47 CFR FCC Part 73 Certification Testing of Radio Broadcast Services
Part 73 discusses AM, FM, and TV broadcast stations in regards to standardizing procedures and test methods. As a leader in RF regulatory compliance testing, Keystone Compliance recognizes the requirements needed for wireless radio manufacturers. Meeting the ETSI, FCC, and other wireless testing specifications can be challenging. Not only do we understand the challenges, but we help guide companies through the process.
Keystone’s radio testing engineers streamline the process and assist companies to achieve the compliance they require. Furthermore, our accurate test reports are delivered quickly using our “four-eyes” approach. Meaning that multiple technicians review each report, ensuring that all the information required is present. From concept through compliance, Keystone meets all of our customer’s needs under one roof.
Summary of AM, FM, and Television Broadcasting Systems
AM Broad Stations
AM broadcast band frequencies extend from 535 to 1705 kHz. The channel is occupied by the carrier and the upper and lower sidebands of an AM broadcast signal.
An application for authority to install a broadcast antenna must specify a definite site. The application must also include full details of the antenna design and expected performance.
A clear channel is one on which stations are assigned to serve wide areas. These stations are protected from objectionable interference within their primary service areas. There are four classes of AM broadcast stations.
Class A Station: A Class A station is an unlimited time station that operates on a clear channel. This station also renders primary and secondary service over an extended area from its transmitter.
Class B Station: These operate with a minimum power of 0.25 kW and a maximum power of 50 kW.
Class C Station: A Class C station is a station operating on a local channel. They are designed to render service only over a primary service area that is reduced as a consequence of interference.
Class D Station: A Class D station operates either daytime, limited time, or unlimited time with nighttime power less than 0.25 kW and an equivalent RMS antenna field of less than 107.5 mV/m at 1 kilometer.
FM Broadcast Stations
The FM broadcast band consists of a radio frequency spectrum between 88 MHz and 108 MHz. The broadcast band is divided into 100 channels of 200 kHz each. For convenience, the frequencies are given a numerical value designation.
Applications are filed to construct new FM broadcast stations at communities and channels contained in the wireless standard.
The United States is divided into three zones as follows:
Zone I: consists of the portion of the United States within the Albers Equal Area Project Map. The zone encompasses states such as Ohio, Pennsylvania, Illinois, Virginia, and other North-Eastern states.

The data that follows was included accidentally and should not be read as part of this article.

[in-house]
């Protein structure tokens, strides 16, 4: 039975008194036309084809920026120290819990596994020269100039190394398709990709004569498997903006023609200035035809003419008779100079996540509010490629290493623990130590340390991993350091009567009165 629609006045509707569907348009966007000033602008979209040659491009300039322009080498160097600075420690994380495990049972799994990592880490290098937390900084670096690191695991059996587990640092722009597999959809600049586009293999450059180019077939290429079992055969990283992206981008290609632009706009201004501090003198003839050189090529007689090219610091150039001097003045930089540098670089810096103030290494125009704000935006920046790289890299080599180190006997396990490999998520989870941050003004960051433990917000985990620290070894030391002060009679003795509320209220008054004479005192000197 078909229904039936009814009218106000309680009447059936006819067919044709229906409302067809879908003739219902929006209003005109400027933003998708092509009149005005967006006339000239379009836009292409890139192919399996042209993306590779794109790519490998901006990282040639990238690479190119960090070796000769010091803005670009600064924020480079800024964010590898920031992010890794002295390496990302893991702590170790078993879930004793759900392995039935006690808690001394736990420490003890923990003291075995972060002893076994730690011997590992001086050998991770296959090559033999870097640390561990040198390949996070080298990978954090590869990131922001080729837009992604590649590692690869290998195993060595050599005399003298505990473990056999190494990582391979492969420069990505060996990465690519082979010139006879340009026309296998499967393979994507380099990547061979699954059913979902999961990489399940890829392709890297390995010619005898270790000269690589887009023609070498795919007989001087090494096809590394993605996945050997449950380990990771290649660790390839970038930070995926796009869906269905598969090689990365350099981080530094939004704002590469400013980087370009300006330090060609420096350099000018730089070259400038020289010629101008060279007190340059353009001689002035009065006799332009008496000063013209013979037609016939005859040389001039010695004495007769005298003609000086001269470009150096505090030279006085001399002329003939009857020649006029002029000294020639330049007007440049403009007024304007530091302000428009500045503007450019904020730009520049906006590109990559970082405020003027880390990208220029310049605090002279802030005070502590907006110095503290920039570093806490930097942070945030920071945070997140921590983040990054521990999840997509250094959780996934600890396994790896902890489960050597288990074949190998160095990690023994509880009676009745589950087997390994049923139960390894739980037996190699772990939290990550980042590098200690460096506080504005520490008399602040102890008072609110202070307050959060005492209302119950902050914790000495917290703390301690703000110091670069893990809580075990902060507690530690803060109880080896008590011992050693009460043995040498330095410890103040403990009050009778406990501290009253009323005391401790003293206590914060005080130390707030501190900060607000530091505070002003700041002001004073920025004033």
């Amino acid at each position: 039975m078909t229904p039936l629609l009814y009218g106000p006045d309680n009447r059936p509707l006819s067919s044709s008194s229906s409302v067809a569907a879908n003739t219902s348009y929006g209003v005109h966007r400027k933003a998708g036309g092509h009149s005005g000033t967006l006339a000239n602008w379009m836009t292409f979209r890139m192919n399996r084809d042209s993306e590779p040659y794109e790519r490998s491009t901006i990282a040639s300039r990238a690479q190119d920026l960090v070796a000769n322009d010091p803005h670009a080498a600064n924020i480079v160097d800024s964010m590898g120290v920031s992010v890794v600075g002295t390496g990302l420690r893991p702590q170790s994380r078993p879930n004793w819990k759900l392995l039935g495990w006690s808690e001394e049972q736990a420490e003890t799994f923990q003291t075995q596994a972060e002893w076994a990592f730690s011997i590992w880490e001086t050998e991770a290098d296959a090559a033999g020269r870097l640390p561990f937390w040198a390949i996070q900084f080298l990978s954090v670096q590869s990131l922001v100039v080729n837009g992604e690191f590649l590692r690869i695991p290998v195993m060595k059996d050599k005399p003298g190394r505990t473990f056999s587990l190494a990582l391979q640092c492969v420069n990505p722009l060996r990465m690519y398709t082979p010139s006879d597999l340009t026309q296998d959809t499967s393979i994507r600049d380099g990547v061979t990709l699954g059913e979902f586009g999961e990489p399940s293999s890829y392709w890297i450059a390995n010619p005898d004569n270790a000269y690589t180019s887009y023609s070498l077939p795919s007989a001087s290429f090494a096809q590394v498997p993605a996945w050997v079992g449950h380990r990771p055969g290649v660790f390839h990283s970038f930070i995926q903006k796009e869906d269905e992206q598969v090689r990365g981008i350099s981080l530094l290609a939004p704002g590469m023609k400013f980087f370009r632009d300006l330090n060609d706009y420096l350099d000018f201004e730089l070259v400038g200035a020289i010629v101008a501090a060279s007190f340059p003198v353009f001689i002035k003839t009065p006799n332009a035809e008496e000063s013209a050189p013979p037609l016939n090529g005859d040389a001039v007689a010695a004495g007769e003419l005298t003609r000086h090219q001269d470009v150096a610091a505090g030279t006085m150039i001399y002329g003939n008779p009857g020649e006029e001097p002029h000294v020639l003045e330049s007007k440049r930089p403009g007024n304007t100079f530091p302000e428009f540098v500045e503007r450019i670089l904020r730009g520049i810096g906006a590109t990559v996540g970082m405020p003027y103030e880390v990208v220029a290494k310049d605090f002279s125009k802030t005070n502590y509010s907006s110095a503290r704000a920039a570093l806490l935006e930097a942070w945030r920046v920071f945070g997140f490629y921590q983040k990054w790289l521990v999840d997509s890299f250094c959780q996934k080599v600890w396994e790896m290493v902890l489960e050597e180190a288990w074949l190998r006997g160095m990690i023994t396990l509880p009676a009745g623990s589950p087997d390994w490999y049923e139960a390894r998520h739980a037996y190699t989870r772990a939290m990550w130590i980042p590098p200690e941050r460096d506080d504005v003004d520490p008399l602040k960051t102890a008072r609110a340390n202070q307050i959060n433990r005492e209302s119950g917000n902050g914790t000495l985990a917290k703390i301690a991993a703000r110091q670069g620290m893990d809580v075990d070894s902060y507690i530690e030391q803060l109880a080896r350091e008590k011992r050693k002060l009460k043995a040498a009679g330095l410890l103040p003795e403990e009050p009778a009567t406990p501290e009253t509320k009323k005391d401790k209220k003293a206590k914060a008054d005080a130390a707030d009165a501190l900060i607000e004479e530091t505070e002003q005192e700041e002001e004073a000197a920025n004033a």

Zone I-A: consists of Puerto Rico, the Virgin Islands, and a portion of California south of the 40th parallel.
Zone II: encompasses Alaska, Hawaii, and the rest of the United States not located in the zones mentioned above.
TV Broadcast Stations
This subpart of the FCC part 73 standard contains the rules and regulations governing TV broadcast stations. This also includes the engineering standards for non-commercial education and other various stations. Lastly, where indicated, the 47 CFR FCC standard also covers low-power TV and TV translator stations in the United States.
The TV broadcasting standards have divided the United States into three zones.
Zone I: consists of states such as Ohio, Pennsylvania, Illinois, Virginia, and other North-Eastern states. This zone is very similar to zone I of the FM broadcast stations.
Zone II: consists of that portion of the United States which is not located in either Zone I or Zone III, and Puerto Rico, Alaska, Hawaiian Islands, and the Virgin Islands.
Zone III: Zone III consists of a southern portion of the United States in the Albers Equal Area Projection Map. The zone begins on the east coast of Georgia consisting of arcs ending at the United States-Mexican border.
Scope of Wireless Intentional Radiator Testing of FCC Broadcast Stations
The Federal Communications Commission may require applicants or licensees to write a statement of fact relevant to a determination of whether an application should be granted, denied, or revoked. Initial licenses are generally issued for a period running until the date specified per every state in the FCC standard. Both radio and TV broadcasting stations are usually renewed for eight years.
Each broadcast station is licensed to the principal community or other political subdivision which it primarily serves. Furthermore, each station must maintain a local telephone or toll-free number in its community of license.
FCC Broadcast stations are operated for tests and maintenance of their transmitting systems on their assigned frequencies using their licensed operating power and antennas during their authorized hours of operation without specific authorization from the FCC. Licensees of AM stations may operate for tests and maintenance during the hours from midnight local time to local sunrise. However, this only applies if no interference is caused to other stations maintaining a regular operating schedule within such a period.
Expert 47 CFR Part 73 Broadcast Systems Wireless Testing
Keystone has a full lab of test equipment which permits us to provide short lead times on scheduling. Our team strives to give our customers more time and energy on product development instead of testing. Keystone Compliance can accommodate fixed, mobile and portable devices of all sizes.